Put the plan into action
During this stage the plan is implemented according to its timeframe. It is important that the plan be monitored throughout, using a variety of effective methods. These can include recording stock losses, recording sightings and signs of activity and keeping records of costs. Procedures for monitoring should have already been identified in Step 3.
Stakeholders should be clear about what will be monitored. While the preceding steps cover what type of monitoring is to be done, there should also be discussion about exactly what information must be collected, and why. Some issues to consider before monitoring begins include:
- Who is the information for and how will they use it?
- Who will gather the information?
- Who will analyse the information?
- What type of strategy will be put in place to ensure collected data are promptly fed back (eg to landholders or agencies) in an appropriate and useful form?
To effectively evaluate the success of the plan, you will need to take measurements while the plan is implemented. This is so that changes can be detected and quantified. For example:
Predation of livestock (record stock losses)
- doesn’t change
Wild dog abundance (record sightings and signs of activity)
- doesn’t change
Costs of managing the plan (draw a table of costs)
- labour and time
- other resources
Feedback is an important part of this stage. Data need to be promptly returned to stakeholders in an appropriate form and be accessible to all parties involved in wild dog management in your area. Suggested methods of feedback include:
- regular newsletters, printed and/or electronic
- a web site for group members
- use of maps in conjunction with reported data
Looking at wild dog management plans developed by other groups can help stakeholders decide upon what they need and how they would prefer to distribute it.
Evaluate the plan
Evaluating the plan using the monitoring results allows stakeholders to make an informed decision about the plan’s success and to identify any changes needed. Evaluation should involve all stakeholders to ensure their different perspectives are included. Some questions that need answers in order for the plan to be evaluated are:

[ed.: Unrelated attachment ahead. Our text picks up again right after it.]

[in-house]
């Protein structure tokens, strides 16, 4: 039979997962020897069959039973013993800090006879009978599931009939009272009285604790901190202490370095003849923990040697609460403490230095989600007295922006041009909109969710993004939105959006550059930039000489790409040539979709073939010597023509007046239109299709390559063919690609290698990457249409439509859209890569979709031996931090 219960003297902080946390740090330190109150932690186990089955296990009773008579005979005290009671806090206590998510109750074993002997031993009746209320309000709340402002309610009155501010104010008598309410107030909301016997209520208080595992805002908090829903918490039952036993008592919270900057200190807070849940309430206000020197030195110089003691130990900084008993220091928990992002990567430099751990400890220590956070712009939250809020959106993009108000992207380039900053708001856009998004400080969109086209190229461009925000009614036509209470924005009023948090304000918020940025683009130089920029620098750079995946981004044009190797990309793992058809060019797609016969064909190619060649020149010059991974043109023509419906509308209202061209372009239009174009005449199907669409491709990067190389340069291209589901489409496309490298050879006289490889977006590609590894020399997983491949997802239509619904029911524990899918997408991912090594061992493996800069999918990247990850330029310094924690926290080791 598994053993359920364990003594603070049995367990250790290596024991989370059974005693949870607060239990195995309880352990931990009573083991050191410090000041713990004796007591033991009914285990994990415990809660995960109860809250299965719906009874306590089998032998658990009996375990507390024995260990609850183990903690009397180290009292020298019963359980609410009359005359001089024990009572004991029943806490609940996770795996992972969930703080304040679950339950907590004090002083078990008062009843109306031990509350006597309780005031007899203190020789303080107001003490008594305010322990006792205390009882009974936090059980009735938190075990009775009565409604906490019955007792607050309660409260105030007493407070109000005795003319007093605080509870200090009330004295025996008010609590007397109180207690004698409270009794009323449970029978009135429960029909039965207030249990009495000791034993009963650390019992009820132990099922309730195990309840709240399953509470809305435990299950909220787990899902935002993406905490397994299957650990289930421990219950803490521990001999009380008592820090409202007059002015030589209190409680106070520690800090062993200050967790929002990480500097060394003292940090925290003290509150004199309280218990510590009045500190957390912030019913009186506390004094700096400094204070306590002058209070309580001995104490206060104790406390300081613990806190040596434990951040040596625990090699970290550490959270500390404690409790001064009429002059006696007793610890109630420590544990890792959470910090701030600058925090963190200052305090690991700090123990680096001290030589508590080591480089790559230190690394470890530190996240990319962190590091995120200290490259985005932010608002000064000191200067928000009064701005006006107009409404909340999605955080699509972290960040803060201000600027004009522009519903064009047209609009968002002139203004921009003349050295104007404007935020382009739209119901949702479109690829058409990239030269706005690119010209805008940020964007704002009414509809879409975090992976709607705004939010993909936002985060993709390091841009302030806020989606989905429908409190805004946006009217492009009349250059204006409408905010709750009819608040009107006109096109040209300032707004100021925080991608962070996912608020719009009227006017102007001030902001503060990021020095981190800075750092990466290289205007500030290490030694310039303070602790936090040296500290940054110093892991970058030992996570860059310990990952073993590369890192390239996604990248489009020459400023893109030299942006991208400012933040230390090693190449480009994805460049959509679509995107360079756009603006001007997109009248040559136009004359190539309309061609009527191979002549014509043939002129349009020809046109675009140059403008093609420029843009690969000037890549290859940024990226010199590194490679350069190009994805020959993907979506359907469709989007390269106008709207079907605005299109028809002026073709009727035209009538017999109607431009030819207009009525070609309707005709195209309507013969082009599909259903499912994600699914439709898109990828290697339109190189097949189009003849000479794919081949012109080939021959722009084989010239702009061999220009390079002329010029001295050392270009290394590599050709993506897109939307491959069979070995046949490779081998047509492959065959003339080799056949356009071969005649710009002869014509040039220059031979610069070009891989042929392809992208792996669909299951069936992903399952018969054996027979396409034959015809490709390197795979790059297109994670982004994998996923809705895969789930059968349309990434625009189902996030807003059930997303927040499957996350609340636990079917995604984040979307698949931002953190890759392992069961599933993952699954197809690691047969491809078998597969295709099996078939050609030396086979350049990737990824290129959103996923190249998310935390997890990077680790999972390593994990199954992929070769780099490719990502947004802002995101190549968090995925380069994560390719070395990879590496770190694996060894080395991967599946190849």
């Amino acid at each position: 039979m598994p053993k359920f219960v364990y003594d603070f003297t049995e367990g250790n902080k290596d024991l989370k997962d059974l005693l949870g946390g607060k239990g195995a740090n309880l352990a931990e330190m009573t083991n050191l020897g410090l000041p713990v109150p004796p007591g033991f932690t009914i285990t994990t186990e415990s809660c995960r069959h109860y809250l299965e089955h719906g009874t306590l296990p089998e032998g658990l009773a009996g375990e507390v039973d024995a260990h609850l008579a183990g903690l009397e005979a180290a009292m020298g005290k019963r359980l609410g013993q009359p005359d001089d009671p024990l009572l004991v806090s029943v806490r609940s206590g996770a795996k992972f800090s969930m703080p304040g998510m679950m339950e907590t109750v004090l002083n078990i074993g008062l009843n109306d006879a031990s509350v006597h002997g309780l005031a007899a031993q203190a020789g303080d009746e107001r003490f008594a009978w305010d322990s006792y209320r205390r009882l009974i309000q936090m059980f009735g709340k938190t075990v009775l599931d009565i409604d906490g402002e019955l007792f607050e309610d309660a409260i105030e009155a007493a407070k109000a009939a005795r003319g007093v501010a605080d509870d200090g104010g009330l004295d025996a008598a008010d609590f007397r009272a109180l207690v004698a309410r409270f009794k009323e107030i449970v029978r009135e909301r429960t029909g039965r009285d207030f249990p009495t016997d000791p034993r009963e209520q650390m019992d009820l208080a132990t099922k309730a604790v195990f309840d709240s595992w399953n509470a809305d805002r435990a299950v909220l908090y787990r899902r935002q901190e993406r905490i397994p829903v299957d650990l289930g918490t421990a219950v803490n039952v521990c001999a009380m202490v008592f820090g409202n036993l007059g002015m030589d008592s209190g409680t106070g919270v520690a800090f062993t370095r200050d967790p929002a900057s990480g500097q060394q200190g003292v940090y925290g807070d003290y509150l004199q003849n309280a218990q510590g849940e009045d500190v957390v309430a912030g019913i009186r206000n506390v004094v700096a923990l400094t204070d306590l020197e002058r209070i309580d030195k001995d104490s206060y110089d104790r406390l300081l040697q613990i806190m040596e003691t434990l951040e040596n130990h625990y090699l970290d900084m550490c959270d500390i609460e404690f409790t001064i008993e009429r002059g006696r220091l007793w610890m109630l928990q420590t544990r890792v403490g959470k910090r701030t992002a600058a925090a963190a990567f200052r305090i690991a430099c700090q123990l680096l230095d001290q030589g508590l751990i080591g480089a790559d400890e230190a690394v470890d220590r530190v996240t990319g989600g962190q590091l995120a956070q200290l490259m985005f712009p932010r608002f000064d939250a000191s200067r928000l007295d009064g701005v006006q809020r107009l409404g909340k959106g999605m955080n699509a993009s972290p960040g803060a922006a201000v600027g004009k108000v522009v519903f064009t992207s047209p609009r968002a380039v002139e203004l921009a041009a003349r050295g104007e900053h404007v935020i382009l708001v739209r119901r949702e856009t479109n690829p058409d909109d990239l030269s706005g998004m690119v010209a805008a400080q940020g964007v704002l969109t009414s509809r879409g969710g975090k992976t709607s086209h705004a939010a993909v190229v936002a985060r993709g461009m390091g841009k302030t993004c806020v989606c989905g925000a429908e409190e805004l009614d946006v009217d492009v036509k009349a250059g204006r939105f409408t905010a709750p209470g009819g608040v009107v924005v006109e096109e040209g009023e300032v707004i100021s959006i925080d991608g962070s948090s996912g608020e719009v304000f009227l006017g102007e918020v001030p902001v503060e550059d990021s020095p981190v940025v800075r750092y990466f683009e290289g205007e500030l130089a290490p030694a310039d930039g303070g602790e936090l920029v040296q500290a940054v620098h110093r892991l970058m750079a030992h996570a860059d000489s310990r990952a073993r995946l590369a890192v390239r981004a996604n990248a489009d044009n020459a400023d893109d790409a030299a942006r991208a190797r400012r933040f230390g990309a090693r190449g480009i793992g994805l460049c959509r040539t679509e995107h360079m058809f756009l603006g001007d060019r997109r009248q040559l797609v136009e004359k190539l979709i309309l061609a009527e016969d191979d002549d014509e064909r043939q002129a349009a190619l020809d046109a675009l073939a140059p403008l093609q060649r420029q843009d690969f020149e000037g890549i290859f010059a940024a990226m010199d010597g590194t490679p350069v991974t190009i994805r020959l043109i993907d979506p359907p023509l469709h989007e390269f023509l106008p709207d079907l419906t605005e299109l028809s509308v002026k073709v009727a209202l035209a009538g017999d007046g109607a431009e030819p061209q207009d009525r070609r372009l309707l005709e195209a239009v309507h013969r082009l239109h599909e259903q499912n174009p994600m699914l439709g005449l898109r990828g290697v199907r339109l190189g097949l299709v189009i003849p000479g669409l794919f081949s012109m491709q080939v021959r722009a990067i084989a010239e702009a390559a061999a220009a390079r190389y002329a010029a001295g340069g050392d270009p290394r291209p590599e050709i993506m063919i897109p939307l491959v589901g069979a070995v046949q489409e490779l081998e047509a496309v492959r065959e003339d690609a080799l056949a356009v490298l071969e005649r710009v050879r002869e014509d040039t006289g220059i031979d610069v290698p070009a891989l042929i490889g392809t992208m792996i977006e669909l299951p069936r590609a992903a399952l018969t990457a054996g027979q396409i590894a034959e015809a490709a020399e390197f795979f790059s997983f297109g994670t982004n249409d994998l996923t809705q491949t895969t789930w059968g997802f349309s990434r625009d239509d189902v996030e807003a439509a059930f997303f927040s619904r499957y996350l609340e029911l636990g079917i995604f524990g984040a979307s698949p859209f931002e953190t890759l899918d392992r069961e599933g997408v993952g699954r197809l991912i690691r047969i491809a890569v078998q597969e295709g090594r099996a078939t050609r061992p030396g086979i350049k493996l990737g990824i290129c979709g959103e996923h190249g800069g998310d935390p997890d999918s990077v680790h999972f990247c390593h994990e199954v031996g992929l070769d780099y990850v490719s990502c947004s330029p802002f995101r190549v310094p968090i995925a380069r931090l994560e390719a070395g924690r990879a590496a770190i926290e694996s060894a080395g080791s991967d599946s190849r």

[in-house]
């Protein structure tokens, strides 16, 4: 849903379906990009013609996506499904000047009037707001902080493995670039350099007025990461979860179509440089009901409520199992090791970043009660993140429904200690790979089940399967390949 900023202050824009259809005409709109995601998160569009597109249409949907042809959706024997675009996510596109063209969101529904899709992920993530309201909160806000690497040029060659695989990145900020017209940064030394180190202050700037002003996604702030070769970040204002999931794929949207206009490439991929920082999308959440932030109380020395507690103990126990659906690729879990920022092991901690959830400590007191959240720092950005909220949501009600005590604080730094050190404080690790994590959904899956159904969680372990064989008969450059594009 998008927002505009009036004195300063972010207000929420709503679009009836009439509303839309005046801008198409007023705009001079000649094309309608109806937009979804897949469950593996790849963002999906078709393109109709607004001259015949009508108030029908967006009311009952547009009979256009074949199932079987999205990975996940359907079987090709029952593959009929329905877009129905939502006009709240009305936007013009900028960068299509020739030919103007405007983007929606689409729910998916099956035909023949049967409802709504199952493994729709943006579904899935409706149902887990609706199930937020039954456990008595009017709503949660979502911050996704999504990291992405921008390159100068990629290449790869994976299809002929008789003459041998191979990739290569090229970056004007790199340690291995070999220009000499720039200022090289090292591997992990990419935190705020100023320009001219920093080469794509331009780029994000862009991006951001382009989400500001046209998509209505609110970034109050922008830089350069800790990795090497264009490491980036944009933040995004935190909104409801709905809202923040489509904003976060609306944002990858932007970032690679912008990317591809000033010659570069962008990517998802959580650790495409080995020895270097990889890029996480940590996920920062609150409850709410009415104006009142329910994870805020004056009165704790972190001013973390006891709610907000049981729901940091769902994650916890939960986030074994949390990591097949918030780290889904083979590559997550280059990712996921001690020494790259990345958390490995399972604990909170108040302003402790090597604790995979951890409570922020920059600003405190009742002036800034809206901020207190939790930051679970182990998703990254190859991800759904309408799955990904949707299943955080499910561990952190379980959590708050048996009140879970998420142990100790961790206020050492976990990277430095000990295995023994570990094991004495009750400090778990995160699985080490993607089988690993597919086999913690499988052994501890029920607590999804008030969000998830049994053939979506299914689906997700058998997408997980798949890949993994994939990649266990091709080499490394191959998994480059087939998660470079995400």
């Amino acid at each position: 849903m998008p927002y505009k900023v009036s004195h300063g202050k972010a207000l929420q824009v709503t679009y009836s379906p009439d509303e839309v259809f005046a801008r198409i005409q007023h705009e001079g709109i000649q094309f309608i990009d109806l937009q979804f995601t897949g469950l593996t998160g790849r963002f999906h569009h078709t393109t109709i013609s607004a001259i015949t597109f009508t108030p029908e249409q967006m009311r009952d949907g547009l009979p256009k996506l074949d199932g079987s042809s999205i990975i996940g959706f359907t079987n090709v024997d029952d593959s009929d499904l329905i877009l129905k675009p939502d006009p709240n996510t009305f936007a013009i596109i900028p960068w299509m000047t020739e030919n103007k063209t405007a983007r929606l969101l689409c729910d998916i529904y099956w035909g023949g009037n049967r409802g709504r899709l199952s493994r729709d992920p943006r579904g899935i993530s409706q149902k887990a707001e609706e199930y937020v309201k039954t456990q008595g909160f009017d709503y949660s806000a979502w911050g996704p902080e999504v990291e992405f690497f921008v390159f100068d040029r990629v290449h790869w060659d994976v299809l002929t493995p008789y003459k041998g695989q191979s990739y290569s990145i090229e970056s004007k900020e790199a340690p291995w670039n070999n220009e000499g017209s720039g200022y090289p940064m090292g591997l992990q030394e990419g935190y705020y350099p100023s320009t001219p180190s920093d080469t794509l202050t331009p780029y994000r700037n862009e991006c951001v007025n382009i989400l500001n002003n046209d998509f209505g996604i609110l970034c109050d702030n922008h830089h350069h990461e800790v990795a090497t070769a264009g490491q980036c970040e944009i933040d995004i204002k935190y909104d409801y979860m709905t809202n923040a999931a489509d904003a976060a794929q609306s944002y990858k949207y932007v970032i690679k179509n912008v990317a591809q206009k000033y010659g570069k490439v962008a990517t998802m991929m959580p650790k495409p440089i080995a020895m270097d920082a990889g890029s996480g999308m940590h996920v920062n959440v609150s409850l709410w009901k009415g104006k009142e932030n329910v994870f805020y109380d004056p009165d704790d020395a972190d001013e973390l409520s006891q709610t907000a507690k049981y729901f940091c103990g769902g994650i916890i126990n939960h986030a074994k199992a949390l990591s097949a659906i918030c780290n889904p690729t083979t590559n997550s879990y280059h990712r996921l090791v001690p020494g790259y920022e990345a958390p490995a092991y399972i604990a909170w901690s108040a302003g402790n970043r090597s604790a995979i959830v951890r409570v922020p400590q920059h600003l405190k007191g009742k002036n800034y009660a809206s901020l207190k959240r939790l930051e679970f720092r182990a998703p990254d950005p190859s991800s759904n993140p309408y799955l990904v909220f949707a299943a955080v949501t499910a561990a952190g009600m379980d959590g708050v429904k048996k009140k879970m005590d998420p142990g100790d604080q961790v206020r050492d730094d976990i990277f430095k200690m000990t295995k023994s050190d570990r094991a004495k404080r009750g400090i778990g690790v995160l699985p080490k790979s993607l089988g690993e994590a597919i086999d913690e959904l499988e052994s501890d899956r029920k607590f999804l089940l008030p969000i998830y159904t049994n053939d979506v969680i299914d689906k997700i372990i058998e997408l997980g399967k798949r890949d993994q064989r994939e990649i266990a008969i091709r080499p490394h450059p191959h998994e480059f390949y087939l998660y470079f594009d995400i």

- How well did the plan work? That is, were the objectives achieved?
- Which actions worked and why?
- Which actions didn’t work and why?
- Did the plan work within the timeframe? (consider extenuating circumstances)
- Should the timeframe be changed?
- What were the costs?
- Were there cost overruns or savings?
- Could money be better spent next time?
- Could the fieldwork be allocated more fairly or more appropriately?
- What changes/modifications can be made to make the plan work better?
Stakeholders’ responses to these questions should be discussed constructively and recorded. Remember, in the future, other people might want to know why a particular decision was made. Evaluating the plan forms the basis for improving the next one, so be thorough.
Modify the plan and monitor it
Agreed changes arising from the stakeholders’ evaluation must be incorporated into the revised plan. Consultation with and agreement by all stakeholders is still essential during this process. The results of cost monitoring can be used to prepare accurate budgets for the revised plan.
If the plan didn’t work well, it is important to go back through the process to identify omissions (based on new knowledge/experience) or parts that were not done as planned. Like a perfect plan conducted poorly, a flawed plan conducted perfectly will not yield the results stakeholders wanted.
Ultimately it is important to resolve why particular objectives and goals were not achieved. Was a perfect plan conducted poorly or a flawed plan conducted perfectly? In practice, reality is often somewhere between the two.
By answering the following questions, stakeholders might be able to decide why particular problems occurred:
- Were you able to measure the outcomes?
- Were your objectives not properly matched to your goals?
- Did you have unrealistic expectations?
Continuing to cooperatively implement, review and refine plans ensures those plans remain relevant and also increases the chances of ongoing success.
Guides to help develop a wild dog management plan:
- Have you got wild dogs? - Detecting the presence of wild dogs and their impacts: It is common for wild dogs to be present in an area but go unnoticed or unrecognised. No matter what colour […]
- Glovebox Guide for Managing Wild Dogs - The Glovebox Guide for Managing Wild Dogs is a general guide to managing populations of wild dogs in Australia.
- Guidelines for Preparing a Working Plan to Manage Wild Dogs (brown book) - These guidelines may be used to help stakeholders complete a working plan to manage wild dogs for any purpose.
- Working Plan to Manage Wild Dogs (green book) - This document outlines a six-step strategic approach to the management of dingoes and other wild dogs